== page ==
A) Fallout is the tiny iron particles that are found on your car’s bodywork, they can come from anywhere but typically come from your brakes. The small iron particles bond to any surface they meet as they are hot. Because they are a bare metal, they rust and cause orangecoloured staining on the surface. If you are a commuter and use the train station car park, it’s good practice to check your paintwork as the train’s brakes and wheels can cause bad fallout coverage. The good news is a simple spray with a fallout remover will dissolve the particles.
Q) What is clay barring? Isn’t this something best left to the professionals?
A) Claying is probably the best investment in time when it comes to preparing your car’s paintwork. Clay is basically a reset button for the upper surface of your paint. If your car feels rough to the touch after a wash, then clay is for you. It will remove all above-surface contaminants such as overspray, traffic film, wax, everything! Allowing you to assess the surface and then attack those swirls marks!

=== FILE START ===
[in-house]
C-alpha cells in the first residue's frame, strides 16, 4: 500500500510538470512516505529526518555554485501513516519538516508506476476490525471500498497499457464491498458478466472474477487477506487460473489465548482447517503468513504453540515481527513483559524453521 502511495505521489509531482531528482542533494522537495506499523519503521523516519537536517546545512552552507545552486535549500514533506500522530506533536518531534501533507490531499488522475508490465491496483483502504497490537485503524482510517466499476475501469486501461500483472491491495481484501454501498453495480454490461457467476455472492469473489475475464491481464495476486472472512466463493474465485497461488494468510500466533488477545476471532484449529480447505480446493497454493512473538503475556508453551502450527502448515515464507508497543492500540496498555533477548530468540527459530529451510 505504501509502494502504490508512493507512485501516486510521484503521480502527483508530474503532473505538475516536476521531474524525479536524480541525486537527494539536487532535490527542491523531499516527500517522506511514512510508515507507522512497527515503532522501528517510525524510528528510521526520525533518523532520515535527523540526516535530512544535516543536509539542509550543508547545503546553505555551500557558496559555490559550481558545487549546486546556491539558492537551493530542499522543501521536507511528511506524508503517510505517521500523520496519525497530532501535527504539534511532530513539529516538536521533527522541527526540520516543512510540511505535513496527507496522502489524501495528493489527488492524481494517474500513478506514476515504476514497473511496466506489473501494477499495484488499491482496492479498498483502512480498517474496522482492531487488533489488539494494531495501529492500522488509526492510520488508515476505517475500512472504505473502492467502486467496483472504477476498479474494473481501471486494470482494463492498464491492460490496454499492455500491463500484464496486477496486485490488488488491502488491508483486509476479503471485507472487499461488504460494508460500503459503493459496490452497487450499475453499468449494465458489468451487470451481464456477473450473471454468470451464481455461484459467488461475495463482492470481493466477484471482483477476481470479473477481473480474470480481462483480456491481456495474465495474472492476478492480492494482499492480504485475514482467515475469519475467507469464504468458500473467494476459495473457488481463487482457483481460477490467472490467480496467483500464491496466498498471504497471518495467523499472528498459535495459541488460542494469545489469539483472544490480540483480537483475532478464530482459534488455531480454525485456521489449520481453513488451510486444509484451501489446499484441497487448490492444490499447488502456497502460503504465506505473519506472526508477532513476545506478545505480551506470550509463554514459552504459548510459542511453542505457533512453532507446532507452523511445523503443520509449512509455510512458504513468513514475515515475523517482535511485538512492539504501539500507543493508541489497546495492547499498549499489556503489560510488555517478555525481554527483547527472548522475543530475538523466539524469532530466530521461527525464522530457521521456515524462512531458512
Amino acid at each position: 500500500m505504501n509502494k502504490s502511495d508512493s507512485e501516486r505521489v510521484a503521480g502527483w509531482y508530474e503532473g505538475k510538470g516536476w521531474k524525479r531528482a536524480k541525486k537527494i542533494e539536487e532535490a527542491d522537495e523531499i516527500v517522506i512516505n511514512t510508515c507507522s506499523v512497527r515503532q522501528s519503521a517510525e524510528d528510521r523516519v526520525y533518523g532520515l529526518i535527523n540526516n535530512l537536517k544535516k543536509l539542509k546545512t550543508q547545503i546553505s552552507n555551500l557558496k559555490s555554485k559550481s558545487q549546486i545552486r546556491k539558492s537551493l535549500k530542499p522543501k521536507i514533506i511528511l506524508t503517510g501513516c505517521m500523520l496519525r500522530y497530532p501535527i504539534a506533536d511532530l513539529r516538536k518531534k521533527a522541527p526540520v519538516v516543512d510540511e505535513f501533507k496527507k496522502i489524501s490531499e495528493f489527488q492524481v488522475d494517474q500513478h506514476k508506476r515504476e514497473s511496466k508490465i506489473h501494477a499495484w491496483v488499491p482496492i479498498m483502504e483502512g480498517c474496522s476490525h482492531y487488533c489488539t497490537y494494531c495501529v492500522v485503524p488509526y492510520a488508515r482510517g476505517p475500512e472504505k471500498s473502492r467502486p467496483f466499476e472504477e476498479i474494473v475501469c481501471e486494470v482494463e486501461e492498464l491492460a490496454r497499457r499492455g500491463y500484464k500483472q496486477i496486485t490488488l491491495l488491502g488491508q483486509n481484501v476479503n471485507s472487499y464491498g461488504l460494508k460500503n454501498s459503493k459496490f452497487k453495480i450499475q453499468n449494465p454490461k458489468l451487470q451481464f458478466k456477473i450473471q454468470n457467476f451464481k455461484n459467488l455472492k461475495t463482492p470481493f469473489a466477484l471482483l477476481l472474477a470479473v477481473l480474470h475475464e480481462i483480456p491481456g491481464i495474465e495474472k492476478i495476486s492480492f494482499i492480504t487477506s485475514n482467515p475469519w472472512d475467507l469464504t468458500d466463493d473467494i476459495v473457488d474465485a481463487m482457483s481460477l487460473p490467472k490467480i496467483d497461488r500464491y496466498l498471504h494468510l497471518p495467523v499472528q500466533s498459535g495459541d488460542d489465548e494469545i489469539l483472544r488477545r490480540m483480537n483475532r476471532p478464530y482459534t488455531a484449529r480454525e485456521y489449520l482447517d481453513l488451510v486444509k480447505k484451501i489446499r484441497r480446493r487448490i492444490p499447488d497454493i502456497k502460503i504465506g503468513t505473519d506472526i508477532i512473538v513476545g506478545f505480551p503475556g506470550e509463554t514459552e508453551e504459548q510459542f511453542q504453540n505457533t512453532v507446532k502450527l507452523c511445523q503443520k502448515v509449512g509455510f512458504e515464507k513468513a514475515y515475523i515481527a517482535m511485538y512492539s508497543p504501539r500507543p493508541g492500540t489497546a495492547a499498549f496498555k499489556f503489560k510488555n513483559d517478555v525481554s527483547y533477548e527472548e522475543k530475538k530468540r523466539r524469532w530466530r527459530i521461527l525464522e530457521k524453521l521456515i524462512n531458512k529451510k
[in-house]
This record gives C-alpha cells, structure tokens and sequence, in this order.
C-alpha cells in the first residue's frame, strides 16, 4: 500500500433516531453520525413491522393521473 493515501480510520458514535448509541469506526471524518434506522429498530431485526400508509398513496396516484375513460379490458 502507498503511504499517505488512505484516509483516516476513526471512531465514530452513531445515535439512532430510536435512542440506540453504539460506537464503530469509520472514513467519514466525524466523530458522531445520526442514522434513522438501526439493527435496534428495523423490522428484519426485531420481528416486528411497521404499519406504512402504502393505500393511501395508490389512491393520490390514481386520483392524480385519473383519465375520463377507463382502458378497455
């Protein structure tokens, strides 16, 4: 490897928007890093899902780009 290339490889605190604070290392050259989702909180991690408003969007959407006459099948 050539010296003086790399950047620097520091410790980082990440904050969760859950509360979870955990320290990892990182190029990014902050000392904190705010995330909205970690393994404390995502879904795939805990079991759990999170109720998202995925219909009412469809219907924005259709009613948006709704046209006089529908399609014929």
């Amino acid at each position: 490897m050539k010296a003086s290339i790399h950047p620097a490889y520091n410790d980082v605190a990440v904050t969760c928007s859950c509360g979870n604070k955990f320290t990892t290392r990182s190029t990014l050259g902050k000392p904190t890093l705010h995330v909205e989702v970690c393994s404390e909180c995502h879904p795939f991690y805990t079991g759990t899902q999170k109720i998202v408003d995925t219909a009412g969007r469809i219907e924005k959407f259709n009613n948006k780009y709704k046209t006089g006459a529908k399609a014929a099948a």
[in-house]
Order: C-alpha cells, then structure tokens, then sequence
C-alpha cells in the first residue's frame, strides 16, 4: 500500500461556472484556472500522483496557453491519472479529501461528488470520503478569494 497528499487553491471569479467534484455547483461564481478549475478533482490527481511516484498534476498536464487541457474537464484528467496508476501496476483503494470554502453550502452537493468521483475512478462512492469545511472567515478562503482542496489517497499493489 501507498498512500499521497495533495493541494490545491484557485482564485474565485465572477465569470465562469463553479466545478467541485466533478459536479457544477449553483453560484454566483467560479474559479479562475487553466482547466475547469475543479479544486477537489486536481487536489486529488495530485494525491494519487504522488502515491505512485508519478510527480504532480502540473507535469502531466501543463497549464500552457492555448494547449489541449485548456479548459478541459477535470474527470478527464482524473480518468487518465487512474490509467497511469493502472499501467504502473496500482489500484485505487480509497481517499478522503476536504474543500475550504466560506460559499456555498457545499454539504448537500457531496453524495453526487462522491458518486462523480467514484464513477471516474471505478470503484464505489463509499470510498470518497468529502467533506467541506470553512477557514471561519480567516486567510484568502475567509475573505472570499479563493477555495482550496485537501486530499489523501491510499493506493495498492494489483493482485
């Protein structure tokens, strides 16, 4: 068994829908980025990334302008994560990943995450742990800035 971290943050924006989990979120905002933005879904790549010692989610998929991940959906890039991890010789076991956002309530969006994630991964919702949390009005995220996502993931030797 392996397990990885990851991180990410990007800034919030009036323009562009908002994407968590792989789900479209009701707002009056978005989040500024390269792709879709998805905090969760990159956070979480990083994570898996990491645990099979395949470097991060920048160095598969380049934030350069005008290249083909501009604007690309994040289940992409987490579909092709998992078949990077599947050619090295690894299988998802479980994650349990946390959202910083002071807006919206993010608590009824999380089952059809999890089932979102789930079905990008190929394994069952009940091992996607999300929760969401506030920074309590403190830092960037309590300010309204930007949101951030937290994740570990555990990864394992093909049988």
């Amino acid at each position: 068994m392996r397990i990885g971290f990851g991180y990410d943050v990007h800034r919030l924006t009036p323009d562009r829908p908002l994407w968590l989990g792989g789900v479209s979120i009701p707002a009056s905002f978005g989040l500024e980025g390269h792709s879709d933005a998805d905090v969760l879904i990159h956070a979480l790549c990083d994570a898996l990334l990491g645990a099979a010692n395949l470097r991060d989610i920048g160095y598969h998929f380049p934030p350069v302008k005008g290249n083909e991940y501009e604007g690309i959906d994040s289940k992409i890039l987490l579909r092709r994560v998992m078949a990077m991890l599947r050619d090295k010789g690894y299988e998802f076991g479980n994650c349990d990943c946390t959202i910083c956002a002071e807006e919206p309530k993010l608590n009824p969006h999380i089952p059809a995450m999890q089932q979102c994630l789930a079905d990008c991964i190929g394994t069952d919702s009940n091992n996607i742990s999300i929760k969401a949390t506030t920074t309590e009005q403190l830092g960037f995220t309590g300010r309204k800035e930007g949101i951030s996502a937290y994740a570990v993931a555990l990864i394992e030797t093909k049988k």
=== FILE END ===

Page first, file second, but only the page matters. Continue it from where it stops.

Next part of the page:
Q) Can you tell us what the difference is between carnauba waxes, synthetic polymer paint sealants and ceramic glass coatings?
A) Carnauba is the OG of protection, it was the first thing scientists reached for when talking about coatings. It is used in a lot of everyday things - the shiny coating on Nurofen and Tic Tacs for example, it’s even in Haribo Starburst, check the ingredients. It is a great coating. However, technology has moved on, and scientists have taken all the good things from carnauba and then added things to make it last longer, use less, and create better gloss, these are known as synthetic products. Ceramic coatings are essentially synthetic sealants at the extreme, they are creating a secondary layer of protection, like a lacquer, and most of the time you will find they need to be applied by a professional.
Q) My exterior plastics have faded, are there any tricks to reviving them?
A) Sadly, there isn’t a long-term fix to this, as essentially the dye has faded out of the plastic. You can use something like Ultimate Black that will dress them back to a nice finish, but it is a dressing.